Page images


Clot. Yes, and a gentlewoman's son.

Ladly. That's more
Than some, whose taylors are as dear as yours,
Can juftly boast of. What's your Lordihip's plea-

fure ?
Clat. Your lady's person. Is se ready?
Lidy. Ay, to keep her chamber.
Clot. There is gold for you; tell me your good

Lady. How, my good nanie? or to report of you
What I shall think is good? The princeis-

Enter Imogen.
Glot. Good-morrow, fairelt. Sister, your sweet

Imo. Good-morrow, Sir. You lay out too much

For purchasing but trouble ; the thanks I give,
Is telling you that I am poor of thanks,
And scarce can spare them.

Clot. Still, I swear, I love you.

Imo. If you but said so, 'twere as deep with me;
If you swear ftill, your recompence is still
I hat I regard it 110t.

Clot. This is no answer.
Imo. But that you mail not fay I yield, being fi-

I would not speak. I pray you spare me faith
I Thall unfold equal discourtesy
To your best kindness: one of your great knowing
Should learn, being taught, forbearance.

Clot. To leave you in your madness, 'twere my
I will not.

Imo. Fools cure not mad folks.
Clit. Do you call me, fool?

imo. As I am mad, I do.
If you'll be patient, I'll no more be mad;
That cures us both. I am much forry, Sir,
You put me to forget a lady's manners,
By being so verbal: and learn now for all,
That I, who know iny heart, do here pronouncs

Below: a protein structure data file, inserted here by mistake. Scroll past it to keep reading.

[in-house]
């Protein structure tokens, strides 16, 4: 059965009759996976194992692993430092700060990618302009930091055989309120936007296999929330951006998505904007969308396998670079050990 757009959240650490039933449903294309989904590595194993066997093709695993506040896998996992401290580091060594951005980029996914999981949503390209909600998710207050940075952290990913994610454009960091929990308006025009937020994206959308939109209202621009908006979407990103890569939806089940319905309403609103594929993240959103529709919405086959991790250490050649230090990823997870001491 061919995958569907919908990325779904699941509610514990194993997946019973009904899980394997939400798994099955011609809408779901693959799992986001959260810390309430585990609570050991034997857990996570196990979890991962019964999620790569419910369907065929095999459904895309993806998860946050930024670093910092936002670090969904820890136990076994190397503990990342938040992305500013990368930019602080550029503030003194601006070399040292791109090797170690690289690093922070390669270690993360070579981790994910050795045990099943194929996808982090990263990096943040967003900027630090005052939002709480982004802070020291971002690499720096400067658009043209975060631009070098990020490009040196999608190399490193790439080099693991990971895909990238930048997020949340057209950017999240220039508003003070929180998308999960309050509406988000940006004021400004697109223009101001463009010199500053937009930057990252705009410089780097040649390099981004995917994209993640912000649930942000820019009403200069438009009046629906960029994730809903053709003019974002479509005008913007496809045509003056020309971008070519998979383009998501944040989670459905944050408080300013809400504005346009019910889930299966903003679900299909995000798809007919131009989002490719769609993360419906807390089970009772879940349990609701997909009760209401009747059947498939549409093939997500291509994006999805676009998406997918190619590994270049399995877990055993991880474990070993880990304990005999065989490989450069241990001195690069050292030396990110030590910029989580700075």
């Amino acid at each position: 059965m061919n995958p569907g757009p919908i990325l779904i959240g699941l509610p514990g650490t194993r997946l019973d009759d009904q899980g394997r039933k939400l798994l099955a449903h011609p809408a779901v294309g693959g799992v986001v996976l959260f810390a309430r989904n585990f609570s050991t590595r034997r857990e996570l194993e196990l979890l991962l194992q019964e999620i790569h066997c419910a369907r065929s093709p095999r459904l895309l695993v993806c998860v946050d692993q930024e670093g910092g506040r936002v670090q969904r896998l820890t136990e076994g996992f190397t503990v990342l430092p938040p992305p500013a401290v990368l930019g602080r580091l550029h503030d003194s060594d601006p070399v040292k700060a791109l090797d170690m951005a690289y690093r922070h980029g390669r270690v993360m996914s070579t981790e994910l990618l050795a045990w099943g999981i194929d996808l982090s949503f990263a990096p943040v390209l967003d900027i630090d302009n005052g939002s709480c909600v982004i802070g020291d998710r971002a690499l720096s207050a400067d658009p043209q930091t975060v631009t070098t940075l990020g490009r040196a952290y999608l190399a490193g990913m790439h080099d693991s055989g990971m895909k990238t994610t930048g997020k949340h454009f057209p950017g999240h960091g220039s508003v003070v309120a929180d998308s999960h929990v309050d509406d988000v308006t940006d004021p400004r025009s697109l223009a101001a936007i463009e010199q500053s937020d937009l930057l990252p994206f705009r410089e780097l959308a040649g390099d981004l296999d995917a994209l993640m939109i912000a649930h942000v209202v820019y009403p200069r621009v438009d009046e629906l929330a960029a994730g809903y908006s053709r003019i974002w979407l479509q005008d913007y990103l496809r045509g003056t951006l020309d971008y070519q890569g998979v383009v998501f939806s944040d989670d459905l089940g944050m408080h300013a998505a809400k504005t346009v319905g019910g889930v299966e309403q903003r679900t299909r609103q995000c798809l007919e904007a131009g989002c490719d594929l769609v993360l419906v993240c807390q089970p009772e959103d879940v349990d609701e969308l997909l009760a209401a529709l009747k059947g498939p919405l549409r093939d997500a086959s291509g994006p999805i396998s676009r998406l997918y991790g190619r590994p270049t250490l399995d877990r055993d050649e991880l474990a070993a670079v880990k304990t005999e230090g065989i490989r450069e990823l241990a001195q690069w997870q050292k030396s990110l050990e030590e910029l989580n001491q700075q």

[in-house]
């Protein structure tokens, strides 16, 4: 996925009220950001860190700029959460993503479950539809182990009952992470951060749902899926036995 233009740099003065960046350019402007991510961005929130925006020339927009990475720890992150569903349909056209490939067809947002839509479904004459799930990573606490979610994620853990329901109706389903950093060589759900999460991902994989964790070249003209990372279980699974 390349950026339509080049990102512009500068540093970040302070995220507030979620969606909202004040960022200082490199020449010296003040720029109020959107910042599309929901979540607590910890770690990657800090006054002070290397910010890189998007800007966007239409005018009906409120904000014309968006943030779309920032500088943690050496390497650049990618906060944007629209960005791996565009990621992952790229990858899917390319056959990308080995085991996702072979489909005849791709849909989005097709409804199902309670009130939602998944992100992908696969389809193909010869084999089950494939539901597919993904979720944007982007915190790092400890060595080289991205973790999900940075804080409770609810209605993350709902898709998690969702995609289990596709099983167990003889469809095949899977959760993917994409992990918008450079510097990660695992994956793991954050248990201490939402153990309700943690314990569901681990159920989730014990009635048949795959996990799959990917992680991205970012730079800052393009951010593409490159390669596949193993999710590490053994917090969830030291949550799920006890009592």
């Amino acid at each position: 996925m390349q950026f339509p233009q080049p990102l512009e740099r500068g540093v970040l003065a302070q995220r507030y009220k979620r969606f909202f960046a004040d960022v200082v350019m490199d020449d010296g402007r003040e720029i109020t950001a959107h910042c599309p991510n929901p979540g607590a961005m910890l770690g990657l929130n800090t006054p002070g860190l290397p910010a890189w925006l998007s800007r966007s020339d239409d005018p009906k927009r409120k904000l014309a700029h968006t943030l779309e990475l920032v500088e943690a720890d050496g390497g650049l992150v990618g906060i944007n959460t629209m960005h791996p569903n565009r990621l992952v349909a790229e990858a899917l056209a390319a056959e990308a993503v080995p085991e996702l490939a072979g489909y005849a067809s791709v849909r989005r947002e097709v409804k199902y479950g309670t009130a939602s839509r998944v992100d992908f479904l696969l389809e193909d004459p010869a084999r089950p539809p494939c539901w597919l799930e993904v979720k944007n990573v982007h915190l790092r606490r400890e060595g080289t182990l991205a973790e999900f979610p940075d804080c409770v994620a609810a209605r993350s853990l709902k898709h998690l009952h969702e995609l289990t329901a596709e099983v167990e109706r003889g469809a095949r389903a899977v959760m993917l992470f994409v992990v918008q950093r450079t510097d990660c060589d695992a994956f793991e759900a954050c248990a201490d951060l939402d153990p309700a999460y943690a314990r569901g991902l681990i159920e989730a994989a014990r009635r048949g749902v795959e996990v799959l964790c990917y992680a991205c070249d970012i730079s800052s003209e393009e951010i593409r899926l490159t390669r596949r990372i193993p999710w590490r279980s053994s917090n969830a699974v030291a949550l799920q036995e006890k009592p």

By th' very truth of it, I care not for you':

And am so near the lack of charity,
T'accuse myself I hate you; which I had rather
You feli, than make my boast.

Clot. You fin against
Obedience, which you ove your father ; for
The contract you pretend with that base wretch,
One bred of alms, and foster'd with cold dishes,
With scrapes o th' court, it is no contract, none :
And though it be allow'd in meaner parties,
Yet who than he more mean? to knit their souls
On whom there is no more dependency
But brats and beggary, in self-figur'd knot t:
Yet you are curb'd from ihat enlargement by
The consequence o'th' crown; and must not foil
The precious note of it with a base llave,
A hilding for a livery. a Iquire's cloth;
A pantler; not so eininent

Imo. Profane fellow!
Wert thou the son of Jupiter, and no more
But what thou art, besides, thou wert too base
To be his groom : thou wert dignify'd enough,
Ev'n to the point of envy, if 'twere made
Comparative for your virtues to be stild
The under-hangman of his realın; and hated
For being preferr'd so well.

Clot. The south-fog rot him!
Imo. He never can nieet more mischance, than


To be but nam'd of thee. His meanest garment,
That ever hath but clipi his body, 's dearer
In piy relpect, th-n all the hairs above thee,
Were they all made fuch mien. How now,

Erter Pisanio.
Clot. His garment? now, the devil
Imo. To Doroihy, my woman, hie thee presently,
Clot His garment?

11o. I an prighted with a fool, Frighted, and angred worte:-Go, bid my woman † A felf-figured kuct is a kno: formed by yourselves.


Search for a jewel, that too cafiially
Hath left mine arı-it was thy master's. Shrew
If I would lose it for a revenue

Of any king of Europe. I do think
I saw 't this morning; confident I am,
Last night 'twas on iny arm; I killed it,
I hope it be not gone, to tell my Lord
That I kiss aught but him.

Pis. 'Twill not be lost.
Imo. I hope so. Go, and search.

Clot. You have abus'd ine.
His meanest garment-

Imo. Ay, I said so, Sir;
If you will make 't an action, call witness to 't.

Clot. I will inform your father.

Imio. Your mother too;
She's my good lady; and will conceive, I hope,
But the worit of me. So I leave you, Sir,
To th' worst of discontent.

Clot. I'll be reveng’d.
His meanest garment? well.


[ocr errors][merged small]